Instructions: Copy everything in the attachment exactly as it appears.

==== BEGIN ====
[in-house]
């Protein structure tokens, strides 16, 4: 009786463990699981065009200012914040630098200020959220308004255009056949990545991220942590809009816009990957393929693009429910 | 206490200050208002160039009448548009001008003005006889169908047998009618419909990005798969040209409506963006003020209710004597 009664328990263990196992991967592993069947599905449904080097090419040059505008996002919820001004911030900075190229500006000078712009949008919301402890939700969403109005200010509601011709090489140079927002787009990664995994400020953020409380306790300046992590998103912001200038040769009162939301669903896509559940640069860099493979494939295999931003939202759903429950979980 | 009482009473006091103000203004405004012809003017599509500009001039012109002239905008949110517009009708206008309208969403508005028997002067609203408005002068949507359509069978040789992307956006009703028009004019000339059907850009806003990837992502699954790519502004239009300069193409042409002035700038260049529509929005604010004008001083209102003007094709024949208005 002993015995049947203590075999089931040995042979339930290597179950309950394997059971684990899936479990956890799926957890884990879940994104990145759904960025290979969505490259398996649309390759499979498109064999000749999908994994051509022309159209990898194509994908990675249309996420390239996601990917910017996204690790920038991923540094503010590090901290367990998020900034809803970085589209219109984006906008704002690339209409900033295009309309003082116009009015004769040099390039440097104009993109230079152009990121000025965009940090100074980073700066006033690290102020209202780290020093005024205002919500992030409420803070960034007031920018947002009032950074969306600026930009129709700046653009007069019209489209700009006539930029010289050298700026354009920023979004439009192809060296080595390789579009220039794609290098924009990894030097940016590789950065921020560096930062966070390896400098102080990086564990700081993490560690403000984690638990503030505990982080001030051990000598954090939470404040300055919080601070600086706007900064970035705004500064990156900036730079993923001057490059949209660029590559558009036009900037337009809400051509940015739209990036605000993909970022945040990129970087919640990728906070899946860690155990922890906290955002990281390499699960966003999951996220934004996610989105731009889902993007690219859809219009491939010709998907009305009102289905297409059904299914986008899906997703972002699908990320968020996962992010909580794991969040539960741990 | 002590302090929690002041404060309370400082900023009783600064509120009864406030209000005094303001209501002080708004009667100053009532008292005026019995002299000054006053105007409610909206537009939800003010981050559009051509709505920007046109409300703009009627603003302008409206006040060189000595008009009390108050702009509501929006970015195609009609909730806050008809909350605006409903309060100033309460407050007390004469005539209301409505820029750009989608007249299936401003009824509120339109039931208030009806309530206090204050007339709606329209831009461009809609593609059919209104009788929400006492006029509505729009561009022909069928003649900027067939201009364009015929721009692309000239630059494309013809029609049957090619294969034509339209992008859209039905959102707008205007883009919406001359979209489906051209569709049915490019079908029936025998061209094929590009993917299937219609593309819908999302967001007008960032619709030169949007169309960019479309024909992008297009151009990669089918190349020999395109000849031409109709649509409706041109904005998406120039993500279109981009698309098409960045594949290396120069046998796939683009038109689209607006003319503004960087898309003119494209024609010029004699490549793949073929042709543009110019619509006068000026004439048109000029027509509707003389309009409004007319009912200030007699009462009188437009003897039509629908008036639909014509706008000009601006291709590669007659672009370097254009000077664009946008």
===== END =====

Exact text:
[in-house]
């Protein structure tokens, strides 16, 4: 009786463990699981065009200012914040630098200020959220308004255009056949990545991220942590809009816009990957393929693009429910 | 206490200050208002160039009448548009001008003005006889169908047998009618419909990005798969040209409506963006003020209710004597 009664328990263990196992991967592993069947599905449904080097090419040059505008996002919820001004911030900075190229500006000078712009949008919301402890939700969403109005200010509601011709090489140079927002787009990664995994400020953020409380306790300046992590998103912001200038040769009162939301669903896509559940640069860099493979494939295999931003939202759903429950979980 | 009482009473006091103000203004405004012809003017599509500009001039012109002239905008949110517009009708206008309208969403508005028997002067609203408005002068949507359509069978040789992307956006009703028009004019000339059907850009806003990837992502699954790519502004239009300069193409042409002035700038260049529509929005604010004008001083209102003007094709024949208005 002993015995049947203590075999089931040995042979339930290597179950309950394997059971684990899936479990956890799926957890884990879940994104990145759904960025290979969505490259398996649309390759499979498109064999000749999908994994051509022309159209990898194509994908990675249309996420390239996601990917910017996204690790920038991923540094503010590090901290367990998020900034809803970085589209219109984006906008704002690339209409900033295009309309003082116009009015004769040099390039440097104009993109230079152009990121000025965009940090100074980073700066006033690290102020209202780290020093005024205002919500992030409420803070960034007031920018947002009032950074969306600026930009129709700046653009007069019209489209700009006539930029010289050298700026354009920023979004439009192809060296080595390789579009220039794609290098924009990894030097940016590789950065921020560096930062966070390896400098102080990086564990700081993490560690403000984690638990503030505990982080001030051990000598954090939470404040300055919080601070600086706007900064970035705004500064990156900036730079993923001057490059949209660029590559558009036009900037337009809400051509940015739209990036605000993909970022945040990129970087919640990728906070899946860690155990922890906290955002990281390499699960966003999951996220934004996610989105731009889902993007690219859809219009491939010709998907009305009102289905297409059904299914986008899906997703972002699908990320968020996962992010909580794991969040539960741990 | 002590302090929690002041404060309370400082900023009783600064509120009864406030209000005094303001209501002080708004009667100053009532008292005026019995002299000054006053105007409610909206537009939800003010981050559009051509709505920007046109409300703009009627603003302008409206006040060189000595008009009390108050702009509501929006970015195609009609909730806050008809909350605006409903309060100033309460407050007390004469005539209301409505820029750009989608007249299936401003009824509120339109039931208030009806309530206090204050007339709606329209831009461009809609593609059919209104009788929400006492006029509505729009561009022909069928003649900027067939201009364009015929721009692309000239630059494309013809029609049957090619294969034509339209992008859209039905959102707008205007883009919406001359979209489906051209569709049915490019079908029936025998061209094929590009993917299937219609593309819908999302967001007008960032619709030169949007169309960019479309024909992008297009151009990669089918190349020999395109000849031409109709649509409706041109904005998406120039993500279109981009698309098409960045594949290396120069046998796939683009038109689209607006003319503004960087898309003119494209024609010029004699490549793949073929042709543009110019619509006068000026004439048109000029027509509707003389309009409004007319009912200030007699009462009188437009003897039509629908008036639909014509706008000009601006291709590669007659672009370097254009000077664009946008």